In 1913, Shackelton advertised his expedition in the British newspapers: Men wanted for hazardous journey. Small wages, bitter cold and long months of complete darkness. There will be constant danger and a safe return is doubtful. Looking for the bravest of the brave. There will be honor and recognition in case of success.
Thousands of men replied to the ad, all seeking an opportunity to join the Imperial Trans-Antarctic Expedition, a complete on-foot crossing of the ice-bound continent. Among the engineers, physicists, geologists and others on the voyage was Frank Hurley, a cameraman who shot 35 mm footage of the team’s legendary struggle to survive. Some of Hurley’s shots—a riveting part of the Imax presentation—show the ship being crushed by the ice floes and breaking apart as the men abandon it.The Endurance, stuck in the ice for nearly 11 months, sank in October, 1915. Shackleton, realizing his men couldn’t walk to Elephant Island, 350 miles away, ordered them to camp on the ice and wait for the spring thaw. Five months later, after enduring blizzards, gales and minus 50-degree temperatures, three lifeboats were launched and deployed through narrow water lanes in the ice pack. It took one week of strenuous rowing to reach Elephant Island where camp was set up on the rocky shore of a secure cape. It was the first time in nearly a year and a half since the men had set foot on land. Safer now, but not out of danger, they rested and dined on seals and penguins. They used blubber from the flesh of seals to fuel their stoves and built crude housing from upturned boats and boulders. They were surviving, but not without Shackleton’s constant encouragement. He instilled his optimism in others and inspired confidence when things looked bleak. Defeated in his goal to cross the continent on foot, the inspirational commander was determined to bring his men back alive. He knew this new found sense of security wouldn’t last long and announced that he would attempt to reach a whaling station at South Georgia Island, 800 miles away. Shackleton and five volunteers took the sturdiest boat and sailed for 17 days through storms that spawned howling winds and blinding snow. When they reached the island, the weary voyagers climbed the mountainous terrain and made their way to a Norwegian whaling station. Bathed and nourished, Shackleton made immediate plans to rescue his men.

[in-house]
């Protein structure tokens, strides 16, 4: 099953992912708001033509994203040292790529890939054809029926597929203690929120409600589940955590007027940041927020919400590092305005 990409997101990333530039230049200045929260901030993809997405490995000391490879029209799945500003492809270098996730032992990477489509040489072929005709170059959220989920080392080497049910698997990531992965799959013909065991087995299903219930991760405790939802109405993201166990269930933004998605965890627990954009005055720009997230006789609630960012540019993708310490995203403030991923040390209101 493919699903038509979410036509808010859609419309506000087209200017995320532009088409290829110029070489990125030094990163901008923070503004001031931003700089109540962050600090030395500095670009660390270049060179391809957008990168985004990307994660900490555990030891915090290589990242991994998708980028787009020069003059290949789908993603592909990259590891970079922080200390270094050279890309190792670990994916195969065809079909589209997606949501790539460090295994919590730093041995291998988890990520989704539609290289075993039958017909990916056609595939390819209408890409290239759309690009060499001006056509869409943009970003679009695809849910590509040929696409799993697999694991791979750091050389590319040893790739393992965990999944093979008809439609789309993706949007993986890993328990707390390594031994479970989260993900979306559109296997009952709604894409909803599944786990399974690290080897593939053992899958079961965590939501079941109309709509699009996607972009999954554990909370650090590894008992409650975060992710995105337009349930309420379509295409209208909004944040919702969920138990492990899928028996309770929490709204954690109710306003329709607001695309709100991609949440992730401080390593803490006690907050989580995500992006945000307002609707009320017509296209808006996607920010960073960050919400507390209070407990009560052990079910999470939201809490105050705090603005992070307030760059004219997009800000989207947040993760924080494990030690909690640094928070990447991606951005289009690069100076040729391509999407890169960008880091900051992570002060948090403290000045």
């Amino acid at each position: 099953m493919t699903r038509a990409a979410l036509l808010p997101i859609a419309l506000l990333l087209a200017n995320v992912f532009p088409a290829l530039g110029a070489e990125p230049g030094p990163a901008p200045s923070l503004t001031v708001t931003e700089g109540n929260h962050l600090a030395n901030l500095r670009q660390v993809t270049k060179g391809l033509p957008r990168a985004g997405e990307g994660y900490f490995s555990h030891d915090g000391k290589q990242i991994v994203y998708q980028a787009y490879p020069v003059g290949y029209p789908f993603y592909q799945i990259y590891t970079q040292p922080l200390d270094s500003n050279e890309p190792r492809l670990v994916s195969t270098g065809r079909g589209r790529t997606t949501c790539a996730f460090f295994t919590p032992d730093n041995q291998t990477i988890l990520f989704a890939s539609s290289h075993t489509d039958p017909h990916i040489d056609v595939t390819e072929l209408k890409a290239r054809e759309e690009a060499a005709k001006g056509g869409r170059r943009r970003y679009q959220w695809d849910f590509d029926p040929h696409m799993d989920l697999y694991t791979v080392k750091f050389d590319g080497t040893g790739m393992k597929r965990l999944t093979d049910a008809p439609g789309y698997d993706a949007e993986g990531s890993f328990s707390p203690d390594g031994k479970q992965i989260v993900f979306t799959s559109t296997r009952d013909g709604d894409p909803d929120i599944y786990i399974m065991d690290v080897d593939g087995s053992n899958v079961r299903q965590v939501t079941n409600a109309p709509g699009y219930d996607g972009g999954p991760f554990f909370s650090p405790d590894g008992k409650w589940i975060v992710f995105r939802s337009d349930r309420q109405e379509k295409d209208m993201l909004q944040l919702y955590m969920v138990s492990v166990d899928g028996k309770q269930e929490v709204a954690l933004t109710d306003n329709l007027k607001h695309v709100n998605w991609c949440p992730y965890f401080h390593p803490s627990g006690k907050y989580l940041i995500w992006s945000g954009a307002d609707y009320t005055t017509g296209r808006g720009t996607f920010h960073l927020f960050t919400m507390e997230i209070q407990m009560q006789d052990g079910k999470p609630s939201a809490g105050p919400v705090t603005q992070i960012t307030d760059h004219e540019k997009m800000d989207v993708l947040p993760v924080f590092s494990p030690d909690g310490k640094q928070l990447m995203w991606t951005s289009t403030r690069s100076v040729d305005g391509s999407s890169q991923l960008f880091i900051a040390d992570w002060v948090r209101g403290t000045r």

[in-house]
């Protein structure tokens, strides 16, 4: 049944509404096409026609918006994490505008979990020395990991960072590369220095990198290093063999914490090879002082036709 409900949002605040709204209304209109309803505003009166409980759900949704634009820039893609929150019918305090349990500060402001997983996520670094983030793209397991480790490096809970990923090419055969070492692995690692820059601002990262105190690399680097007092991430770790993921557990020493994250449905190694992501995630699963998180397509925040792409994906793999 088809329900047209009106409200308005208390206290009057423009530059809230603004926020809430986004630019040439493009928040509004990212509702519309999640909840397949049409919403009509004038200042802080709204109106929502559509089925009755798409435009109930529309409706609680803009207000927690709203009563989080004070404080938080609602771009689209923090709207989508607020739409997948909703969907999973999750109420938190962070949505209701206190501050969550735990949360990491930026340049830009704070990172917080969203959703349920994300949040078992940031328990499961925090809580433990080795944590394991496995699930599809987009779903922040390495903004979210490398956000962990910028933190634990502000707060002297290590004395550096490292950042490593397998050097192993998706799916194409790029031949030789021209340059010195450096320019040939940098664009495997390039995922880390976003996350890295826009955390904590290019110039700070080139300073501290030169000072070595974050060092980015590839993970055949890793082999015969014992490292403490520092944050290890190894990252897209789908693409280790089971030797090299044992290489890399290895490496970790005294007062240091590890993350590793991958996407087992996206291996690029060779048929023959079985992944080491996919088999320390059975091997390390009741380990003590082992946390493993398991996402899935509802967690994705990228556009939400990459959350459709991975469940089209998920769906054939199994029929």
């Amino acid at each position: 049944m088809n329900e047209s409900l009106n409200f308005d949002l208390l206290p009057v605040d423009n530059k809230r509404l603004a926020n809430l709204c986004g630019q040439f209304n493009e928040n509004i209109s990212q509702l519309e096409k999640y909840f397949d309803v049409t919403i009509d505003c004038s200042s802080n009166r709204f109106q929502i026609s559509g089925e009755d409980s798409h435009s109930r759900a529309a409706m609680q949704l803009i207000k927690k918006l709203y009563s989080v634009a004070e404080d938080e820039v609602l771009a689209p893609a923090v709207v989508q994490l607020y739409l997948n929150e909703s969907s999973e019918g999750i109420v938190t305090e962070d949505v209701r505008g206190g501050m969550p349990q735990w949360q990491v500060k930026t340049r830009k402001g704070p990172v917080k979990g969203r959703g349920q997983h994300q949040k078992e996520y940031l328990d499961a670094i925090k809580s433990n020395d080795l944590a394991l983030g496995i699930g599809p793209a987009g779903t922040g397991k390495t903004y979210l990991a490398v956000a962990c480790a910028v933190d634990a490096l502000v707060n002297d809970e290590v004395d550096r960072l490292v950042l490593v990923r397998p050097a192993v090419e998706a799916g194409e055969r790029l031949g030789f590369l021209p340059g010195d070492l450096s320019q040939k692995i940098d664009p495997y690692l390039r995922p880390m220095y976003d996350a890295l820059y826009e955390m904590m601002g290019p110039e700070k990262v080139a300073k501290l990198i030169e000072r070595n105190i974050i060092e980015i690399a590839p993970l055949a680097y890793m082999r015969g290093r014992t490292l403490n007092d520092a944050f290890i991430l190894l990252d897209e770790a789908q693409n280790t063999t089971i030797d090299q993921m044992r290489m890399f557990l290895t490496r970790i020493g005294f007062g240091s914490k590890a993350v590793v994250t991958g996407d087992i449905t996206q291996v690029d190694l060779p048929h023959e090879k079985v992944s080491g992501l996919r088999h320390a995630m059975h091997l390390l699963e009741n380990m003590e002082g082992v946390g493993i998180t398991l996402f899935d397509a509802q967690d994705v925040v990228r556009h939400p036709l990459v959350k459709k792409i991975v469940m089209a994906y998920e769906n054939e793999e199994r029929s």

With help from the whalers, the commander was successful in his fourth attempt to return to Elephant Island. All of the crew survived the two-year Antarctic adventure. Shackleton was elated when he was greeted by his men on the beach and one of them said: “We knew you’d come.”David Mearns of West Sussex, United Kingdom, heads Blue-Water Recoveries and endorses expeditions to exciting places. He is planning to search for the Endurance as soon as funds are available to hire the ice-breaking research vessels necessary for such a quest. Stay tuned for future news. For more information, visit main.wgbh.org/imax/shackleton or write to David Mearns at firstname.lastname@example.org. For an excellent read with authentic photos, get Michelle & Nicholas Pennington’s book, The Endurance: History’s Greatest Shipwreck, Pathways Press, 2007